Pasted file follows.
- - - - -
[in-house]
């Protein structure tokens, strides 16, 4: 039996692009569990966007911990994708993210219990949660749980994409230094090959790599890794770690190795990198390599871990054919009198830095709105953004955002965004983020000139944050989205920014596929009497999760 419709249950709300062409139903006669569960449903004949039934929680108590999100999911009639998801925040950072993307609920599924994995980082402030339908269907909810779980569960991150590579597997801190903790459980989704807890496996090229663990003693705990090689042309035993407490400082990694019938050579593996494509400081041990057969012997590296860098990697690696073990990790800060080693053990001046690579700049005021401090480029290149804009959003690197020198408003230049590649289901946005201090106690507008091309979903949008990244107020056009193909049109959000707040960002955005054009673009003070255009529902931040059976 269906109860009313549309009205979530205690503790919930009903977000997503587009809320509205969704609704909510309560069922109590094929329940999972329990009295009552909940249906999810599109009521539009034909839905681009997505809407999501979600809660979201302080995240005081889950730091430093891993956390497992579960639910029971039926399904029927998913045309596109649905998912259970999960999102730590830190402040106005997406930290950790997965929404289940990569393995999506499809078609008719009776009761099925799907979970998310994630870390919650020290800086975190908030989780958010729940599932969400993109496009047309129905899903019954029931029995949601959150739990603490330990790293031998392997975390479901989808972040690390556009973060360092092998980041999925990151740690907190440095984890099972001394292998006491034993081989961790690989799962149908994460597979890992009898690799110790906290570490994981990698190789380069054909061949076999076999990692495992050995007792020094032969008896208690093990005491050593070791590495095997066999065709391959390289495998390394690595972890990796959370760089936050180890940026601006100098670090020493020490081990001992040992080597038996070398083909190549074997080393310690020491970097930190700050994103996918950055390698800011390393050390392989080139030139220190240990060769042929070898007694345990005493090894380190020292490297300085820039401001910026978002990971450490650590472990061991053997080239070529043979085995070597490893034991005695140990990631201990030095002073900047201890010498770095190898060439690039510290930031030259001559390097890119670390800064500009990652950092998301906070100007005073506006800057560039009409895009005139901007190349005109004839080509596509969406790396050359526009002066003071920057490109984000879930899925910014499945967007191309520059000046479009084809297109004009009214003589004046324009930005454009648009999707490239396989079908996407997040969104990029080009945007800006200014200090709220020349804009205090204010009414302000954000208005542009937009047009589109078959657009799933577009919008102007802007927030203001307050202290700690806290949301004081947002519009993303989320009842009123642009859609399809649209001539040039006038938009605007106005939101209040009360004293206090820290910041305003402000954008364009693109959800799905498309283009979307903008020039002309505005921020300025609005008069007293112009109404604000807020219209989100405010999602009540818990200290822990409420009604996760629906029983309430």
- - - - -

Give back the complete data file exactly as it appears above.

[in-house]
């Protein structure tokens, strides 16, 4: 039996692009569990966007911990994708993210219990949660749980994409230094090959790599890794770690190795990198390599871990054919009198830095709105953004955002965004983020000139944050989205920014596929009497999760 419709249950709300062409139903006669569960449903004949039934929680108590999100999911009639998801925040950072993307609920599924994995980082402030339908269907909810779980569960991150590579597997801190903790459980989704807890496996090229663990003693705990090689042309035993407490400082990694019938050579593996494509400081041990057969012997590296860098990697690696073990990790800060080693053990001046690579700049005021401090480029290149804009959003690197020198408003230049590649289901946005201090106690507008091309979903949008990244107020056009193909049109959000707040960002955005054009673009003070255009529902931040059976 269906109860009313549309009205979530205690503790919930009903977000997503587009809320509205969704609704909510309560069922109590094929329940999972329990009295009552909940249906999810599109009521539009034909839905681009997505809407999501979600809660979201302080995240005081889950730091430093891993956390497992579960639910029971039926399904029927998913045309596109649905998912259970999960999102730590830190402040106005997406930290950790997965929404289940990569393995999506499809078609008719009776009761099925799907979970998310994630870390919650020290800086975190908030989780958010729940599932969400993109496009047309129905899903019954029931029995949601959150739990603490330990790293031998392997975390479901989808972040690390556009973060360092092998980041999925990151740690907190440095984890099972001394292998006491034993081989961790690989799962149908994460597979890992009898690799110790906290570490994981990698190789380069054909061949076999076999990692495992050995007792020094032969008896208690093990005491050593070791590495095997066999065709391959390289495998390394690595972890990796959370760089936050180890940026601006100098670090020493020490081990001992040992080597038996070398083909190549074997080393310690020491970097930190700050994103996918950055390698800011390393050390392989080139030139220190240990060769042929070898007694345990005493090894380190020292490297300085820039401001910026978002990971450490650590472990061991053997080239070529043979085995070597490893034991005695140990990631201990030095002073900047201890010498770095190898060439690039510290930031030259001559390097890119670390800064500009990652950092998301906070100007005073506006800057560039009409895009005139901007190349005109004839080509596509969406790396050359526009002066003071920057490109984000879930899925910014499945967007191309520059000046479009084809297109004009009214003589004046324009930005454009648009999707490239396989079908996407997040969104990029080009945007800006200014200090709220020349804009205090204010009414302000954000208005542009937009047009589109078959657009799933577009919008102007802007927030203001307050202290700690806290949301004081947002519009993303989320009842009123642009859609399809649209001539040039006038938009605007106005939101209040009360004293206090820290910041305003402000954008364009693109959800799905498309283009979307903008020039002309505005921020300025609005008069007293112009109404604000807020219209989100405010999602009540818990200290822990409420009604996760629906029983309430």